Wout Hoeboer: Frommage à Picabia
Entering the so-called cultural world, we are still engaged in the same struggle when I read, from the pen of Jacques Lothaire, speaking of the French Academy and the Institute :
I say once and fo all get rid of the senile element that we bother ourselves with so pointlessly. We must be modern. And for that, don’t swoon before the most stupid pseudo-modern lucubrations; but only fools will make the mistake: Péguy and his blue eyes when they said: ‘We shall never know all the
cowardice that the fear of not appearing sufficiently modern has been responsible for.’ But, in spit of Péguy’s words, we must be modern. For that, we don’t need to deny or scorn the work of past centuries; only the Futurists fell into this trap. But the works of Victor Hugo in 43 volumes are for us less interesting than Apollinaire’s Calligrammes or a Dada book.
What dominated then, our senile structures, is said in a perpetual struggle of academism against discoveries. The same academic plague still exists, and it must force a certain number of young discoveries te become more conventional as they grow older – or else, by not seeing our century, so different from the Judaeo-Christian civilisation, a century that is gradually being constructed. This is the only century that has any hold on me personally as I have the advantage of surveying it from 1909 (Futurism) to 1973. This is what leads me towards a certain indulgence in noting that there was no flaw in the first seekers, whose over-all freedoms are finally the only values of the century. Which means that Charles Péguy, compared with them, is simply a good Catholic, in spite of the doubtful publicity he has been given, especially by certain retarded persons who have become Heads of State. If only Péguy knew how he was used! If only he knew how much Catholicism is giving way, catching the last boat! He would certainly feel ashamed.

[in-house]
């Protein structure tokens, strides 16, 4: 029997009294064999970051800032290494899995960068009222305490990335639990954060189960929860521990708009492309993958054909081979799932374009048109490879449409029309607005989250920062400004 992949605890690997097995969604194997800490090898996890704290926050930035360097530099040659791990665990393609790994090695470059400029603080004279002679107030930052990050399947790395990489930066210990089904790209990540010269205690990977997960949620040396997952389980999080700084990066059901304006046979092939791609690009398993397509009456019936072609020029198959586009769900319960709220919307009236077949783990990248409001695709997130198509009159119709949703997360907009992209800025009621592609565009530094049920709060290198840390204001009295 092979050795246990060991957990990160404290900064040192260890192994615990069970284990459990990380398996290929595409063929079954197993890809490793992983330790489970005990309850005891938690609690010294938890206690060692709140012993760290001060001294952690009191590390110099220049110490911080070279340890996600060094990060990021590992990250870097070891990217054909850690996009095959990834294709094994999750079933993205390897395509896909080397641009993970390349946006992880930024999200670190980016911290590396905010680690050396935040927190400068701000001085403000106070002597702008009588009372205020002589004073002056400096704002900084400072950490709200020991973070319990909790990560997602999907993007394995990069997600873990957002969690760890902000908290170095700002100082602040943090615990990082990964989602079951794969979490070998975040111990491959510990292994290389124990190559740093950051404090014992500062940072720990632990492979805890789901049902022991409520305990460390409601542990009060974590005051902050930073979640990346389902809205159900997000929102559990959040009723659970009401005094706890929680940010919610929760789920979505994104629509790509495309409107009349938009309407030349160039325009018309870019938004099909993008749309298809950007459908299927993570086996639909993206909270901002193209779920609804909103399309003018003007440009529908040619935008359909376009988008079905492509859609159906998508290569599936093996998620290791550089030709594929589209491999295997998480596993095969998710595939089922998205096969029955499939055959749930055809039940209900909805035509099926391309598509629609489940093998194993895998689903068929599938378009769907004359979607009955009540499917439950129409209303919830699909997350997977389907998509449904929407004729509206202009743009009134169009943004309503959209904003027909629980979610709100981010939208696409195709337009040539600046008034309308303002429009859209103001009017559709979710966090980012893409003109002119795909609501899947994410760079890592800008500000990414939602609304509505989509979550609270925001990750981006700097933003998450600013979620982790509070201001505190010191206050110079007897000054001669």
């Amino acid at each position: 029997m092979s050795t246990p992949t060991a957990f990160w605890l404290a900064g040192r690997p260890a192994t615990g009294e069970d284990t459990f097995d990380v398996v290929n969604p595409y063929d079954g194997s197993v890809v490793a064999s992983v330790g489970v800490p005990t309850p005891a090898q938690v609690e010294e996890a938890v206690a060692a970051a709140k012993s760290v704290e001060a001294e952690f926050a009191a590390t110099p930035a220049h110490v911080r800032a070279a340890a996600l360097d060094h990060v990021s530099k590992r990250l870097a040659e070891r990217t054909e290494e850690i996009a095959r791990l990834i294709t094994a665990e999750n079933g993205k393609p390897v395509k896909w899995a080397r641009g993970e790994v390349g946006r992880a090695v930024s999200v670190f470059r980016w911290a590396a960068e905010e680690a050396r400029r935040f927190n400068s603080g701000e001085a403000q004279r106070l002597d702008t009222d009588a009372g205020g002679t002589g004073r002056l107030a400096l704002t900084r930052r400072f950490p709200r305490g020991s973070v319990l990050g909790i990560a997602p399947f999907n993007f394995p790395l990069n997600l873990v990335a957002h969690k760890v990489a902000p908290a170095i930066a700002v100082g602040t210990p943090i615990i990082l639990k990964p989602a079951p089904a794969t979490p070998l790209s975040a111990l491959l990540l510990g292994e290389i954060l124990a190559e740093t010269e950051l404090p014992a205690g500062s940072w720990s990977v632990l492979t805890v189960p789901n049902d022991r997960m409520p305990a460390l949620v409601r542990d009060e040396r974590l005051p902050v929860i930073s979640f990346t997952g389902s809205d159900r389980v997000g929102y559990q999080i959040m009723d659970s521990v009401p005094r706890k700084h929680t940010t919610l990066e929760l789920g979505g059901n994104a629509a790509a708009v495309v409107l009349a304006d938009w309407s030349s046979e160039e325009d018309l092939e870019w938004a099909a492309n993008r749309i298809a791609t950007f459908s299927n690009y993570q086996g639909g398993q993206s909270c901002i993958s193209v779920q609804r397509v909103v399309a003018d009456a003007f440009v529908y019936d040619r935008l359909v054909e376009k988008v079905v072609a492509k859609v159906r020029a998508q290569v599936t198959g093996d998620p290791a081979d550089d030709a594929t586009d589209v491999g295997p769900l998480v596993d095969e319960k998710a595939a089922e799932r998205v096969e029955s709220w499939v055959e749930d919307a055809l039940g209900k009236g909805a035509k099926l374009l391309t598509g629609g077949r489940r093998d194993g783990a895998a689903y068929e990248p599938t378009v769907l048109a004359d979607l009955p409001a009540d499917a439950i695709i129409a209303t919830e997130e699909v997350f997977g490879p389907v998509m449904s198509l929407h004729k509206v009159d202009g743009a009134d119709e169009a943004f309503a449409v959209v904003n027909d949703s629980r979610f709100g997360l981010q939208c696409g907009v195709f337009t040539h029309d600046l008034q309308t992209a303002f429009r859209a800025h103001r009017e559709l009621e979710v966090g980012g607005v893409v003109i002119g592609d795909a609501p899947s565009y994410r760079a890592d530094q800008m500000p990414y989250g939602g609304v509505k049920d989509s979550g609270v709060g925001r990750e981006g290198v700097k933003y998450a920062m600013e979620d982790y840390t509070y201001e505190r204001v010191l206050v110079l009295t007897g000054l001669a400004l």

In this fine production of Ça Ira!, I invite you to read the notes, where Pansaers, Nicolas Bauduin, Paul van Ostayen are toegether. And further on, as I turn the pages, I read quotations from the dangerous Paul Colin, who made such mistakes, used by Jacques Lothaire:
Since the armistice, skilful politicians have skilfully cultivated the people’s anger, which was thus turned against the Germans, instead of against war.
Yes it should have been, but not by keeping a certain trust in any ideology.
Unlike the latter, it is again Paul Neuhuys who remains lucid, in his series ‘Few Poets’. This time he talks of Jean Cocteau, and dada, through Tristan Tzara, André Breton, Philippe Soupailt, Louis Aragon, Paul Éluard, Francis Picabia and Clément Pansaers. If Neuhuys was mistaken ‘in considering Jean Cocteau as peerless’, it doesn’t matter. Cocteau never understood the century, having produced too much modern stuff by using old, as in his films, his amazingly poor drawings of his superficial poems. But – in 1921 – it may have been possible to believe in him... a little.
Collection OU, 7, Ingatestone, Essex, 1977.